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Yale Law Journal

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It is widely recognized that litigation can adversely affect the interests of parties not involved in a particular dispute. Concerned with this problem, federal courts long have sought to mitigate the possibly unfair impact of their processes through the doctrine of intervention. The courts cannot allow all affected nonparties to participate, however, because expanding the size of the litigation will often prejudice the parties already before the court and interfere with the efficient conduct of court proceedings. The compromise adopted by the federal courts has been to evolve a set of conditions which, when met, establish a non-party's right to intervene. One of these conditions is that the application for intervention must be timely.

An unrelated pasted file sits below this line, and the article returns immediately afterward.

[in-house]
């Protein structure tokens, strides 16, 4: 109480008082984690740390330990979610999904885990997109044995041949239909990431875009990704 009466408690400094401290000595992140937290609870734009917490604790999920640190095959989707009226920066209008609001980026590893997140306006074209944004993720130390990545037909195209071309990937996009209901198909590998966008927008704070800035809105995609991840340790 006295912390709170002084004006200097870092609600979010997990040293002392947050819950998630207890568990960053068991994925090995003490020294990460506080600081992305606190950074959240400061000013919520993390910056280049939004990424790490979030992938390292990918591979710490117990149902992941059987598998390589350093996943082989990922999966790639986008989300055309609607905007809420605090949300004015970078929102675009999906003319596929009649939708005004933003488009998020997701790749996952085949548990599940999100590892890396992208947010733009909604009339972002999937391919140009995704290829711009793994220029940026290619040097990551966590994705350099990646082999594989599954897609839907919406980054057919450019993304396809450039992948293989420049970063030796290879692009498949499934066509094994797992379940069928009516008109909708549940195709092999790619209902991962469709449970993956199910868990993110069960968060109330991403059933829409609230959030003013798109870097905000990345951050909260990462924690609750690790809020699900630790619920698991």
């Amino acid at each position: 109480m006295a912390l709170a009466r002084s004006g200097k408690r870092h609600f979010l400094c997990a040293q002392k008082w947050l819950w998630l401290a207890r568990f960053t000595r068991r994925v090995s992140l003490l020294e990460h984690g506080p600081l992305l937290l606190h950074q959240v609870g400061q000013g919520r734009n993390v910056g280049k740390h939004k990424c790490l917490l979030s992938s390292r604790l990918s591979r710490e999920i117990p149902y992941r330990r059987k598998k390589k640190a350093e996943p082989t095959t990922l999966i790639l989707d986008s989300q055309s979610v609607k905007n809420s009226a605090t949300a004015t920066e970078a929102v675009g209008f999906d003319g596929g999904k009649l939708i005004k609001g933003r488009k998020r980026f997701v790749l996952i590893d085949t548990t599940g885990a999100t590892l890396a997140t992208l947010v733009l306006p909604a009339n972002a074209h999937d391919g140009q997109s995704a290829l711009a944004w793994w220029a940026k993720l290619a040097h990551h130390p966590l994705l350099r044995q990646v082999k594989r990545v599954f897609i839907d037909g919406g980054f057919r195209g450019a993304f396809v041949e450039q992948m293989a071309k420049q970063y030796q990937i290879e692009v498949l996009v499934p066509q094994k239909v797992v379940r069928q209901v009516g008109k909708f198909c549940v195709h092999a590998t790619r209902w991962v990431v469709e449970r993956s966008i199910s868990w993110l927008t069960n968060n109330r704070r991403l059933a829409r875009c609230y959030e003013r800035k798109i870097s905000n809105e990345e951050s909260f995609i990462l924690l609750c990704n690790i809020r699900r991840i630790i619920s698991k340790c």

This Note argues that federal trial courts presently enjoy undue discretion in determining whether a nonparty's application for intervention of right is timely. This excessive discretion produces two un-fortunate results. First, the discretion virtually collapses the concept of a right to intervene into the category of permissive intervention, even though the latter is oriented toward different goals, is more vague, and is less reviewable. This collapse undermines any meaningful right to intervene. Second, principled evolution of the criteria defining a right to intervene is frustrated. Together these consequences mark a retreat in judicial concern for fairness to adversely affected nonparties. These consequences may be avoided, this Note argues, if Rule 24(a)(2) of the Federal Rules of Civil Procedure is restructured using the device of serial ordering.



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